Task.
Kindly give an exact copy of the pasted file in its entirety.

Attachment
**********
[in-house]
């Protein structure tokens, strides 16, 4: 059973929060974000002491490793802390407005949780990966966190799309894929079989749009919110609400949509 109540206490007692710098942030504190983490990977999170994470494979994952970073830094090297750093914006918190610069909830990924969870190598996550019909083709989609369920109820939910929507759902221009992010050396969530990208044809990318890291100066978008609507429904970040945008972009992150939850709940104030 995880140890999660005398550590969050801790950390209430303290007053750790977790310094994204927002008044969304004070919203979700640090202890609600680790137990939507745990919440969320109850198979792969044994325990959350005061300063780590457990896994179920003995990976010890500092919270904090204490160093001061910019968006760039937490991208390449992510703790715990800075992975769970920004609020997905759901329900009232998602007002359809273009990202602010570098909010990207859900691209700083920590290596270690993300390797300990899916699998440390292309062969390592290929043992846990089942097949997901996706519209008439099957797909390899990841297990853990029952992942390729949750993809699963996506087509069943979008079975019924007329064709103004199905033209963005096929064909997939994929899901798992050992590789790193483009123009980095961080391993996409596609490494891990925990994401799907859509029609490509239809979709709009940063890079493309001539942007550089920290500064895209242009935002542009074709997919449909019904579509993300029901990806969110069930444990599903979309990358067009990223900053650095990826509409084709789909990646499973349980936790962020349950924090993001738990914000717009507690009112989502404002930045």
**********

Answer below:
[in-house]
């Protein structure tokens, strides 16, 4: 059973929060974000002491490793802390407005949780990966966190799309894929079989749009919110609400949509 109540206490007692710098942030504190983490990977999170994470494979994952970073830094090297750093914006918190610069909830990924969870190598996550019909083709989609369920109820939910929507759902221009992010050396969530990208044809990318890291100066978008609507429904970040945008972009992150939850709940104030 995880140890999660005398550590969050801790950390209430303290007053750790977790310094994204927002008044969304004070919203979700640090202890609600680790137990939507745990919440969320109850198979792969044994325990959350005061300063780590457990896994179920003995990976010890500092919270904090204490160093001061910019968006760039937490991208390449992510703790715990800075992975769970920004609020997905759901329900009232998602007002359809273009990202602010570098909010990207859900691209700083920590290596270690993300390797300990899916699998440390292309062969390592290929043992846990089942097949997901996706519209008439099957797909390899990841297990853990029952992942390729949750993809699963996506087509069943979008079975019924007329064709103004199905033209963005096929064909997939994929899901798992050992590789790193483009123009980095961080391993996409596609490494891990925990994401799907859509029609490509239809979709709009940063890079493309001539942007550089920290500064895209242009935002542009074709997919449909019904579509993300029901990806969110069930444990599903979309990358067009990223900053650095990826509409084709789909990646499973349980936790962020349950924090993001738990914000717009507690009112989502404002930045």